Spain has slashed its economic forecasts and said it will take two years longer than promised to cut its swollen deficit in an acknowledgement that its harsh austerity measures had failed to bring its finances under control.
Revealing its latest batch of reforms and measures, Spain's economy ministry warned that the country's economy will contract 1.3% in 2013, instead of 0.5% as originally predicted, but would grow 0.5% in 2014.
The Economy Ministry also said that the country's deficit would fall to 6.3% of its annual gross domestic product for this year - more than 3% higher than the target set by the European Union, but much lower than 2012's figure of 10.6%. It said Spain would meet the EU target in 2016 - two years later than the country had originally promised in July 2012 - when it would hit 2.7%.
There was also bad news for the country's biggest problem - unemployment, which reached 27.2% in the first quarter. The proportion of Spaniards out of work will barely change over the next two years, the government said, ending the year at 27.1% and dropping just marginally to 26.7% in 2014.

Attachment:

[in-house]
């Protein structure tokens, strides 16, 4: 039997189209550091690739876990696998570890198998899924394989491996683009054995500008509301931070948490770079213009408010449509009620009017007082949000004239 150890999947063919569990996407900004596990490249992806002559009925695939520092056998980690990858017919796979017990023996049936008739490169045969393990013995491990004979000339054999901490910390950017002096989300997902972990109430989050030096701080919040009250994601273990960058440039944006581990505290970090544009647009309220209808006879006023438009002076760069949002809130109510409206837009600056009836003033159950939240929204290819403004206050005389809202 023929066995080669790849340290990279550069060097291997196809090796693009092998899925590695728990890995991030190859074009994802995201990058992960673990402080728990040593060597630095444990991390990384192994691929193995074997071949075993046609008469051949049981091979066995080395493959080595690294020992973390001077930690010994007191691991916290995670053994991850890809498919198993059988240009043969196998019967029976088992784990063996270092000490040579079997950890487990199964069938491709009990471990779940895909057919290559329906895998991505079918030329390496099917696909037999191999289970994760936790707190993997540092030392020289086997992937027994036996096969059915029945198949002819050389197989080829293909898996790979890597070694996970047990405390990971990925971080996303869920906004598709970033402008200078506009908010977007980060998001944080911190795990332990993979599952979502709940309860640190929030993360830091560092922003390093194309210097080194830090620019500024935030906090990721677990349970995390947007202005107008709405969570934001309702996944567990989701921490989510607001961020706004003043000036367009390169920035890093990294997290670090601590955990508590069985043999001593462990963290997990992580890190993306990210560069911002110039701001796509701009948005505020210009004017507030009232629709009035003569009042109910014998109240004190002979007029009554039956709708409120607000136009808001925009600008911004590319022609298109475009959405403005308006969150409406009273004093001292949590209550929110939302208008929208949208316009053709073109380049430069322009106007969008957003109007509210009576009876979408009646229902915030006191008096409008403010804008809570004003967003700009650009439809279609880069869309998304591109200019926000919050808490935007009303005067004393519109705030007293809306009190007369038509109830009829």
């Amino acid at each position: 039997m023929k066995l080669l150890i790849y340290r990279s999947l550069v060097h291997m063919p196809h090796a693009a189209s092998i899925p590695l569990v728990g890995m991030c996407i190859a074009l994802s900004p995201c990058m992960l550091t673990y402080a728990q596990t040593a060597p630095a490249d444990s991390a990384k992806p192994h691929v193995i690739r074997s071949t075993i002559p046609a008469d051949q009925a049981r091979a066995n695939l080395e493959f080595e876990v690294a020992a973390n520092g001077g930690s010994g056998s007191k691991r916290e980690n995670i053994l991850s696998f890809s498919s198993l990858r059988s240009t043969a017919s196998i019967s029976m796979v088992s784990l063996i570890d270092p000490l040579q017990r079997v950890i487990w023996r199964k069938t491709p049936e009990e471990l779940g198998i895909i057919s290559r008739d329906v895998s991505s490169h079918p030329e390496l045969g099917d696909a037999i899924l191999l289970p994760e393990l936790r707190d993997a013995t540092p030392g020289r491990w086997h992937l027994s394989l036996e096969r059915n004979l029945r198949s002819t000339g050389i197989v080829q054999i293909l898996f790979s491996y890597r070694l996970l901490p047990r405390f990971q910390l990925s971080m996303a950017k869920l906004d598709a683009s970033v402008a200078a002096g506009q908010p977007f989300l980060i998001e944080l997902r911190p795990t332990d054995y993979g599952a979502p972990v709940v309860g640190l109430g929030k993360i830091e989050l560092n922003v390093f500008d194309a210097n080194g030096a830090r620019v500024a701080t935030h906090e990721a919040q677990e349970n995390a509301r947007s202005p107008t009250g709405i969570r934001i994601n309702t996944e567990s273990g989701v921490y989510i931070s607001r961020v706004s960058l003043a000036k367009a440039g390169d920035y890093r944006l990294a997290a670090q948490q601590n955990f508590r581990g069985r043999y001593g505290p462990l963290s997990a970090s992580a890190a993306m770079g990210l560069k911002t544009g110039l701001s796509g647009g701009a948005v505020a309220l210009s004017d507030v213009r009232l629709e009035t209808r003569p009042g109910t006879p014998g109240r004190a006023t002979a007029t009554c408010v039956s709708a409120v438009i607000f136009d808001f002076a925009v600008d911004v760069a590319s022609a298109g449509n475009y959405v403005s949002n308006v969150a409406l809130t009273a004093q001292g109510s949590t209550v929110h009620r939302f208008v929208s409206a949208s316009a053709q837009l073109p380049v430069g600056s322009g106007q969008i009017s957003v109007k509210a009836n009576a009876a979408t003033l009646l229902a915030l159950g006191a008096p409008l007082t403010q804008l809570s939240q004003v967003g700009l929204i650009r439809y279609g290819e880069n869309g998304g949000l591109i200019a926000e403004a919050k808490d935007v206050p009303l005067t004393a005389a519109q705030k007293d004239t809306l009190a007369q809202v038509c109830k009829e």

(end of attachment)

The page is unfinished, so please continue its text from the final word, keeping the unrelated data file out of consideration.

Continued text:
Economy Minister Luis de Guindos said: "The results have not been good but they could have been much worse."
Spain's economy has been stuck in reverse since the collapse of the country's housing bubble in 2008 with the government running up a huge deficit - the highest among the 17 EU countries that use the euro- trying to prop up the country's banks. To rein in the government's finances, the country's conservative government has launched a series of financial and labour reforms and pursued a raft of spending cuts and tax increases.
But austerity has also inflicted severe economic pain. Slashing spending and raising taxes have proved to be less effective at reducing the deficit than initially thought - and perhaps counter-productive. As economies shrink, so do their tax revenues, potentially making it harder to close budget gaps.
Deputy Prime Minister Soraya Saenz de Santamaria denied there was a sense of failure within the government. She said: "Without a doubt much more needs to be done but the macroeconomic situation is better than it was at the end of 2011 or beginning of 2012."
Christine Lagarde, managing director of the International Monetary Fund, gave her backing to the Spanish government. She said: "I strongly support the Spanish government's objectives of restoring a sound fiscal position while securing a recovery and creating jobs.
"Today's announcement to pursue a more gradual consolidation path is a welcome step."